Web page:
Many who believe they have been screwed over by SEO consultants in the past are reading that statement and thinking to themselves “SEO’s are lazy, they want to put everything on auto-pilot and do nothing” which is fair, many in the SEO industry have helped to contribute to this negative stereotype.
However, the same people who think that are likely the same folks who, as potential clients, signed up with an agency to manage their SEO, all while knowing that same agency is working with 30 other clients and have limited in-house SEO professionals working on projects every day, at a lower monthly price than they were paying two years ago AND likely at a lower monthly price than their competitors are paying.
It goes back to what I mentioned in problem number 2. More agencies are offering SEO, the average monthly price point for experienced SEO campaign management has dropped significantly because SEO has transformed from a long-term investment into “something everyone’s offering” with the hope for immediate results that can allow agencies to show clients that “its working”. The time being spent is what suffers as a result, because more SEO consultants have to take on projects at a discounted rate and still try to get by and stay competitive in the market.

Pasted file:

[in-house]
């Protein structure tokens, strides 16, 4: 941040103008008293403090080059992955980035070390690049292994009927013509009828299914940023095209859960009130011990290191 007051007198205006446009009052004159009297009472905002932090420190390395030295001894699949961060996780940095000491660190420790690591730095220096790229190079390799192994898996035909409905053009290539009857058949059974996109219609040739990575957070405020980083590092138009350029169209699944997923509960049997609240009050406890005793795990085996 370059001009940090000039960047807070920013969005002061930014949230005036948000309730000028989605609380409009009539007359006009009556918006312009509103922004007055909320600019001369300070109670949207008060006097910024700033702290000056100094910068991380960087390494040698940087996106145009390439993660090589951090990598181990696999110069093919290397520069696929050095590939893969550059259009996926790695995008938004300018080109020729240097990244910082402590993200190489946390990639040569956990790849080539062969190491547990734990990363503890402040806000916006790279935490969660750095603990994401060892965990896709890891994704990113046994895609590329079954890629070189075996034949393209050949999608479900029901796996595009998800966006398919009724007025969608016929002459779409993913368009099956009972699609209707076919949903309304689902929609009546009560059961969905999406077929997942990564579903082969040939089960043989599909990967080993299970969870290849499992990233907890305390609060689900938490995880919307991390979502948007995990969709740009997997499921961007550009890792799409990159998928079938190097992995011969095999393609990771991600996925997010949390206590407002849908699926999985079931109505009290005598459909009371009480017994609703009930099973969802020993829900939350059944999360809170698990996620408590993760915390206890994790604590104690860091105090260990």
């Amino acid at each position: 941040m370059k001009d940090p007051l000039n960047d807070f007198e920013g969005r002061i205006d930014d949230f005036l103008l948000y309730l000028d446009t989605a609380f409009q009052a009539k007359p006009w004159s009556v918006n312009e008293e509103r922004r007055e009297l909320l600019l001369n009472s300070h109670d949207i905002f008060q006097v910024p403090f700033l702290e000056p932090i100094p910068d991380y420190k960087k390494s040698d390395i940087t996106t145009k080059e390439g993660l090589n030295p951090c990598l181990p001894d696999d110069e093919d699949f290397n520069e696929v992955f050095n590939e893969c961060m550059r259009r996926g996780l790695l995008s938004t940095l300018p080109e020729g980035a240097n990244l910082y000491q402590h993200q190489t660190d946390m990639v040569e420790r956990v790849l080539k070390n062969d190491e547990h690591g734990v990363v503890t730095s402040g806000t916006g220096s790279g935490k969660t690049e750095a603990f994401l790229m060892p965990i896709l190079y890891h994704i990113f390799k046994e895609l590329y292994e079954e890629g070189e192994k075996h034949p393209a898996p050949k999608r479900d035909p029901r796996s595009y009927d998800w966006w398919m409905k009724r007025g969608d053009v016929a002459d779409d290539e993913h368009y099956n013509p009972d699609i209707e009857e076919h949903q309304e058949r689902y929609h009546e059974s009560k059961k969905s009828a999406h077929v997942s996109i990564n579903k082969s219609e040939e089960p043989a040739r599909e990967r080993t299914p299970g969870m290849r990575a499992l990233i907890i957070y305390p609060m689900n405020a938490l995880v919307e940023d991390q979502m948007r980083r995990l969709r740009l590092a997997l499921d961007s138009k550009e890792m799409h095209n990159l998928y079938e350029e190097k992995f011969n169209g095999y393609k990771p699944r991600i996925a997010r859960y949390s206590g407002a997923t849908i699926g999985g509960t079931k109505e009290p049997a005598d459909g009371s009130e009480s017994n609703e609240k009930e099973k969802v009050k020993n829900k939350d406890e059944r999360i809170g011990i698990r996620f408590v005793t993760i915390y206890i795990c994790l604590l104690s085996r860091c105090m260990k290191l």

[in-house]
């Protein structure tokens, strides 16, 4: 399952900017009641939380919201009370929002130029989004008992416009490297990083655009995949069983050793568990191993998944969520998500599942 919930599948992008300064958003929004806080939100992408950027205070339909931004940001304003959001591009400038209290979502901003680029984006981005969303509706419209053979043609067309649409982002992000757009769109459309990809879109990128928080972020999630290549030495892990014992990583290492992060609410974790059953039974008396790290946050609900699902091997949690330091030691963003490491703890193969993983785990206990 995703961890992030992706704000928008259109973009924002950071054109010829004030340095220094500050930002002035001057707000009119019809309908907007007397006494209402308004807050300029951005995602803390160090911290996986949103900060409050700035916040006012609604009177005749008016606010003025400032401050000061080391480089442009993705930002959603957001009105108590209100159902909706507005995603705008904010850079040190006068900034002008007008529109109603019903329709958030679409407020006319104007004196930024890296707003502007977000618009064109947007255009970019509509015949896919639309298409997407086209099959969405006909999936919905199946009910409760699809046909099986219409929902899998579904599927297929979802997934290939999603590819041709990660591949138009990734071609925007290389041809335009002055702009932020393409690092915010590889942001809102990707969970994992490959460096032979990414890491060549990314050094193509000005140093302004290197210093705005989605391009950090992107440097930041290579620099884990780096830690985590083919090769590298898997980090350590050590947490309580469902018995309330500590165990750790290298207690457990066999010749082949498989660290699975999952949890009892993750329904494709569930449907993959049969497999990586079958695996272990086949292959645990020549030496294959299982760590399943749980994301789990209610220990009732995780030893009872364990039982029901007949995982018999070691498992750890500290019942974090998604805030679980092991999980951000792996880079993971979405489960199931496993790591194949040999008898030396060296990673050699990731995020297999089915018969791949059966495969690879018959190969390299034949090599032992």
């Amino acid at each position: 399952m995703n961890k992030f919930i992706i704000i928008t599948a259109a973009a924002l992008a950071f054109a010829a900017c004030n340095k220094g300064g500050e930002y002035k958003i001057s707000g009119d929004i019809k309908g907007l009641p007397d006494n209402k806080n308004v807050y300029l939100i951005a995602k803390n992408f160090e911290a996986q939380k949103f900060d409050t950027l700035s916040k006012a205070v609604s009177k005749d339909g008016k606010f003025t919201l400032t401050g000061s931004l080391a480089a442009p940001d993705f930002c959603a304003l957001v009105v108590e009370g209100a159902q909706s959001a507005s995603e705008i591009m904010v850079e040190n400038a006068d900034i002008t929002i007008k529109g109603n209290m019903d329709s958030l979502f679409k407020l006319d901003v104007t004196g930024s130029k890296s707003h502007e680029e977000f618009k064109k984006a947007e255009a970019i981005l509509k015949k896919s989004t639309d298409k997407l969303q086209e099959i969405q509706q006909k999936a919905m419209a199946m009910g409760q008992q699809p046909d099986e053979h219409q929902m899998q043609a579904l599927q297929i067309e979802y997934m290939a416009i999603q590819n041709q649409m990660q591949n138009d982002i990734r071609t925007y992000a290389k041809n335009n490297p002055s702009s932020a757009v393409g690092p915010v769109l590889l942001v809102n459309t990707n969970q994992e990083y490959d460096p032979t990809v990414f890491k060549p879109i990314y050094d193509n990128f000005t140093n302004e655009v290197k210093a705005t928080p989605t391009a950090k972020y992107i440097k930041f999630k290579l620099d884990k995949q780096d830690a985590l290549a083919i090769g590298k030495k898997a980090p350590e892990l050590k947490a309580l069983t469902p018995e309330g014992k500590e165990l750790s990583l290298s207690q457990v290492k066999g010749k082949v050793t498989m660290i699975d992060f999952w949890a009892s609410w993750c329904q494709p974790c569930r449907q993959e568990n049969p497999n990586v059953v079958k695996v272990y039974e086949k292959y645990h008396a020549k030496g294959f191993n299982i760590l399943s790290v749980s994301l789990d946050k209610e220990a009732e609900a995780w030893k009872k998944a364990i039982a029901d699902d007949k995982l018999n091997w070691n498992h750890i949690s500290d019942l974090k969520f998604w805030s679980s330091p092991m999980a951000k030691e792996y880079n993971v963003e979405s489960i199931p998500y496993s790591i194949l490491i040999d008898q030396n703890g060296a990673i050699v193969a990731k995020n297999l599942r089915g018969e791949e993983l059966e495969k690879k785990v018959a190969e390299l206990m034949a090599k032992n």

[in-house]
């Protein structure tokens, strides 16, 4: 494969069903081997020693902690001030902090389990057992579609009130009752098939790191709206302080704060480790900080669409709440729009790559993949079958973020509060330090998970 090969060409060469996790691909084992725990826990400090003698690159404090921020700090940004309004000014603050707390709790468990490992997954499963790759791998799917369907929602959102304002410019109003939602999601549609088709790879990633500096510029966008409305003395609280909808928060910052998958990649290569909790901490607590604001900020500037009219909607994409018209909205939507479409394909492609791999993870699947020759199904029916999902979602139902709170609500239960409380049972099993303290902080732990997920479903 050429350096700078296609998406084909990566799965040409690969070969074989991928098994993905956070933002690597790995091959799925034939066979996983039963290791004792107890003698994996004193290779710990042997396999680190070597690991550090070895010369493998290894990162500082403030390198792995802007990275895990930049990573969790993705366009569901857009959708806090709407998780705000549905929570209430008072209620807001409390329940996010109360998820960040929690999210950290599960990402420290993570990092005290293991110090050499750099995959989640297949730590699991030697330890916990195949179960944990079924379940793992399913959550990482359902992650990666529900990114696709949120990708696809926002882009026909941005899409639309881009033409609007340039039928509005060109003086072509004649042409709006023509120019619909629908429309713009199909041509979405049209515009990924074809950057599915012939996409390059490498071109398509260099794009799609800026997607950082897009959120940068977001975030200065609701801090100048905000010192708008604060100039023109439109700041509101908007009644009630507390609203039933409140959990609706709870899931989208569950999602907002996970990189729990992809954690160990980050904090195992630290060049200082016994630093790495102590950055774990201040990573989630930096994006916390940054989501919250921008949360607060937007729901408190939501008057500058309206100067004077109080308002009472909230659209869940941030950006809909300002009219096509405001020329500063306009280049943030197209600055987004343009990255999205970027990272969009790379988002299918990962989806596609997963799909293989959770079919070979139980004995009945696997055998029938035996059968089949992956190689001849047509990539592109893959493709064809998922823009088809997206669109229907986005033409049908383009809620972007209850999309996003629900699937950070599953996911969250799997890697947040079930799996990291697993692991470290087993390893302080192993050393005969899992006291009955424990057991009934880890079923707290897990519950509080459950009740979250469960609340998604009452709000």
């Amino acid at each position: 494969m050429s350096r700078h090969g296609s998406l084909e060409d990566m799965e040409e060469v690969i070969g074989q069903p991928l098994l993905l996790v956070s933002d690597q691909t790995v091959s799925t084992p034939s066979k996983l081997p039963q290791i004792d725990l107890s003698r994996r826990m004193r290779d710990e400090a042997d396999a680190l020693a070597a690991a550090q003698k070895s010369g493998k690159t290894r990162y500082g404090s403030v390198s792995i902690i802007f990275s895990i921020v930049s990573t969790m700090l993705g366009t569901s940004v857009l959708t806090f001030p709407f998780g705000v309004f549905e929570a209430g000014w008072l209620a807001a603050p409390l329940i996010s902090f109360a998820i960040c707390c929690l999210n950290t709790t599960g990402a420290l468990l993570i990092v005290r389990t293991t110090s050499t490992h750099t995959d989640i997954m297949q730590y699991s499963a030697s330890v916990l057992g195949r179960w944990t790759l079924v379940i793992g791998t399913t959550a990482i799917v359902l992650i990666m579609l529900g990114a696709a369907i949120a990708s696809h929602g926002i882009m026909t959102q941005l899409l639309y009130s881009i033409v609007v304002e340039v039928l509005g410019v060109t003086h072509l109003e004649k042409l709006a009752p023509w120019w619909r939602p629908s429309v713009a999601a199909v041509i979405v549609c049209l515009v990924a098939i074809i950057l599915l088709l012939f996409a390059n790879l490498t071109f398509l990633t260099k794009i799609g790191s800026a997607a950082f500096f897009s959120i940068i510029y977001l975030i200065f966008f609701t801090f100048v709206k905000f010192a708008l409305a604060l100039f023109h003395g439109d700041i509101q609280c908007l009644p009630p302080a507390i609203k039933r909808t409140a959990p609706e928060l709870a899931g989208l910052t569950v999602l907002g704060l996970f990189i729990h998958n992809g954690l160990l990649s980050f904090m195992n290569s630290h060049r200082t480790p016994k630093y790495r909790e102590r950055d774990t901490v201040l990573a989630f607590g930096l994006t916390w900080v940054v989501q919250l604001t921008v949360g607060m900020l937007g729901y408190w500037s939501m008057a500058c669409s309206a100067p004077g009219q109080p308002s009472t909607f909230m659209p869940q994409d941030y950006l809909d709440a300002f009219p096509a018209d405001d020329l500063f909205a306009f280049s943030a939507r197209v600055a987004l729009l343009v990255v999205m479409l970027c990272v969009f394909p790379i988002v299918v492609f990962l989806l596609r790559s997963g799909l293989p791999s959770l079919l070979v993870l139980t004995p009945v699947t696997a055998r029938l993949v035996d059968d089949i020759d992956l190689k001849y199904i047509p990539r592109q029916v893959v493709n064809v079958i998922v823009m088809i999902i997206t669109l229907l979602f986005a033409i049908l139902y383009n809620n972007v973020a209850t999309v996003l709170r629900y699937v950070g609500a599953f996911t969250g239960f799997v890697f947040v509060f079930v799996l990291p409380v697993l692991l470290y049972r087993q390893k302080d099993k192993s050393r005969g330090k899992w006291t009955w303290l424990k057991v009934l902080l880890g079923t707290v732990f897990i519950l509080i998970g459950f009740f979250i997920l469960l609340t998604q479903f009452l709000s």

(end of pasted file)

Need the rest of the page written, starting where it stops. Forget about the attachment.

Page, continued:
So if you think that your current SEO provider is in a position where they have experienced SEO professionals spending time on your project, and they’re obtaining results, that is what’s important. Not a monthly breakdown of what has been done on an hourly basis, because that’s likely being performed by hourly SEO’s overseas or entry-level domestic SEO professionals who are taking on as many hourly projects as they can without completely losing their minds, because that’s what the outsourcing agencies and providers need to prove to clients that work is being completed.